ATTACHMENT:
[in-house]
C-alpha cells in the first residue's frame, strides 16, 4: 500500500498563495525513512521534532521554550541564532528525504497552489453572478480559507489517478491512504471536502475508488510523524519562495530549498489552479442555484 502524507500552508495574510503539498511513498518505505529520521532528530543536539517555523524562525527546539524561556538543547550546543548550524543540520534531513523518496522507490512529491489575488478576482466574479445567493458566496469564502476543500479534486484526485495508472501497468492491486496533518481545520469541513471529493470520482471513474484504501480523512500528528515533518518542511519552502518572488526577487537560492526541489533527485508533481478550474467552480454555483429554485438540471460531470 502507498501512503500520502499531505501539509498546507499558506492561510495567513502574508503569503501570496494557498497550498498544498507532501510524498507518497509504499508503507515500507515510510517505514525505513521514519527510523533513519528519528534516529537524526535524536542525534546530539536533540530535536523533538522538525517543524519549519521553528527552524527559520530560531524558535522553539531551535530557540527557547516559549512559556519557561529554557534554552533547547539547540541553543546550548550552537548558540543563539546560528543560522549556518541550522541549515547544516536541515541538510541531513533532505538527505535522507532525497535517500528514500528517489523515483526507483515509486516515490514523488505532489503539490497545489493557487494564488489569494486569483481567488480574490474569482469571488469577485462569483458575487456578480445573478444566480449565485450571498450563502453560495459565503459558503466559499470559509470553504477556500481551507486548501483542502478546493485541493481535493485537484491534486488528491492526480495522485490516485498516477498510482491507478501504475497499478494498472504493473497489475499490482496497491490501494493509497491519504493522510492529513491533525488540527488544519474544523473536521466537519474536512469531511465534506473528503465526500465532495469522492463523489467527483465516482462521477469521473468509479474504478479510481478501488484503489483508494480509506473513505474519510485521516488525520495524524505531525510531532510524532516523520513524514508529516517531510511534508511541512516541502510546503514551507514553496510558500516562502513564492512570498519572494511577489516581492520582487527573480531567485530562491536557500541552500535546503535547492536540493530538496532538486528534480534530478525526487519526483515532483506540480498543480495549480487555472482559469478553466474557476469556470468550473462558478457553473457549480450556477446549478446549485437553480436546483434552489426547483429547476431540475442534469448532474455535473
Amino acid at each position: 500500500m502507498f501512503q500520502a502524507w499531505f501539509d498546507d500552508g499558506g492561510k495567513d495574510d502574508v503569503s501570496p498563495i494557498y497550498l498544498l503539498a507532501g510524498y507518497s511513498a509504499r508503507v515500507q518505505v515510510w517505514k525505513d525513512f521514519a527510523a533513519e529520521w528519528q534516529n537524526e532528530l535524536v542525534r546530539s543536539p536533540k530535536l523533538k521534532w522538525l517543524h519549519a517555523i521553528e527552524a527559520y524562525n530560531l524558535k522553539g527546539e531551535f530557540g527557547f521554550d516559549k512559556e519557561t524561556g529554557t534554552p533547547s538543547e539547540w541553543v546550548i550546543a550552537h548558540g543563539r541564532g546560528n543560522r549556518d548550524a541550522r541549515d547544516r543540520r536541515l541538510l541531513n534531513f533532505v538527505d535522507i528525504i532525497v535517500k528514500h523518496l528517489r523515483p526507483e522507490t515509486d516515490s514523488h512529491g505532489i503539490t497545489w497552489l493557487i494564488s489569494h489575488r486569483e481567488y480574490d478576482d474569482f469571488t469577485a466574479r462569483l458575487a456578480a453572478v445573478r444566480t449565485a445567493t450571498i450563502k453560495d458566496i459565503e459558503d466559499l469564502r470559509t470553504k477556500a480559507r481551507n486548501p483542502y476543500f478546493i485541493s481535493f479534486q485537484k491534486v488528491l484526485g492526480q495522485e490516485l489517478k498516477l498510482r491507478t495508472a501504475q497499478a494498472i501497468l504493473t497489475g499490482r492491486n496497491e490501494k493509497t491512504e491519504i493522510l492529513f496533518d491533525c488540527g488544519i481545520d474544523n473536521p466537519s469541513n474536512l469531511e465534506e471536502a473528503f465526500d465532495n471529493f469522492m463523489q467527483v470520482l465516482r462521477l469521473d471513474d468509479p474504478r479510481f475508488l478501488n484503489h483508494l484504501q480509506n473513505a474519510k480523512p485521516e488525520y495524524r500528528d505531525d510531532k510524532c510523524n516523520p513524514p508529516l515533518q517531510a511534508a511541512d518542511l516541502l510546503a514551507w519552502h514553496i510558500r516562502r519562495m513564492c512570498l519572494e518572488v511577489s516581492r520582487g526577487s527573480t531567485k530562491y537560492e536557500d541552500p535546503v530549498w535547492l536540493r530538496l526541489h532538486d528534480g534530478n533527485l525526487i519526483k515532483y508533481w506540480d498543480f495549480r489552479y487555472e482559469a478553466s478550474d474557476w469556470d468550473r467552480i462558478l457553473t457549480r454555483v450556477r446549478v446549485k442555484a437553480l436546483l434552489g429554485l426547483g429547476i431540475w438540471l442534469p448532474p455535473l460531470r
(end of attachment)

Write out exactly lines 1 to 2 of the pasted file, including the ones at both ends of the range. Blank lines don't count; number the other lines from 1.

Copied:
[in-house]
C-alpha cells in the first residue's frame, strides 16, 4: 500500500498563495525513512521534532521554550541564532528525504497552489453572478480559507489517478491512504471536502475508488510523524519562495530549498489552479442555484 502524507500552508495574510503539498511513498518505505529520521532528530543536539517555523524562525527546539524561556538543547550546543548550524543540520534531513523518496522507490512529491489575488478576482466574479445567493458566496469564502476543500479534486484526485495508472501497468492491486496533518481545520469541513471529493470520482471513474484504501480523512500528528515533518518542511519552502518572488526577487537560492526541489533527485508533481478550474467552480454555483429554485438540471460531470 502507498501512503500520502499531505501539509498546507499558506492561510495567513502574508503569503501570496494557498497550498498544498507532501510524498507518497509504499508503507515500507515510510517505514525505513521514519527510523533513519528519528534516529537524526535524536542525534546530539536533540530535536523533538522538525517543524519549519521553528527552524527559520530560531524558535522553539531551535530557540527557547516559549512559556519557561529554557534554552533547547539547540541553543546550548550552537548558540543563539546560528543560522549556518541550522541549515547544516536541515541538510541531513533532505538527505535522507532525497535517500528514500528517489523515483526507483515509486516515490514523488505532489503539490497545489493557487494564488489569494486569483481567488480574490474569482469571488469577485462569483458575487456578480445573478444566480449565485450571498450563502453560495459565503459558503466559499470559509470553504477556500481551507486548501483542502478546493485541493481535493485537484491534486488528491492526480495522485490516485498516477498510482491507478501504475497499478494498472504493473497489475499490482496497491490501494493509497491519504493522510492529513491533525488540527488544519474544523473536521466537519474536512469531511465534506473528503465526500465532495469522492463523489467527483465516482462521477469521473468509479474504478479510481478501488484503489483508494480509506473513505474519510485521516488525520495524524505531525510531532510524532516523520513524514508529516517531510511534508511541512516541502510546503514551507514553496510558500516562502513564492512570498519572494511577489516581492520582487527573480531567485530562491536557500541552500535546503535547492536540493530538496532538486528534480534530478525526487519526483515532483506540480498543480495549480487555472482559469478553466474557476469556470468550473462558478457553473457549480450556477446549478446549485437553480436546483434552489426547483429547476431540475442534469448532474455535473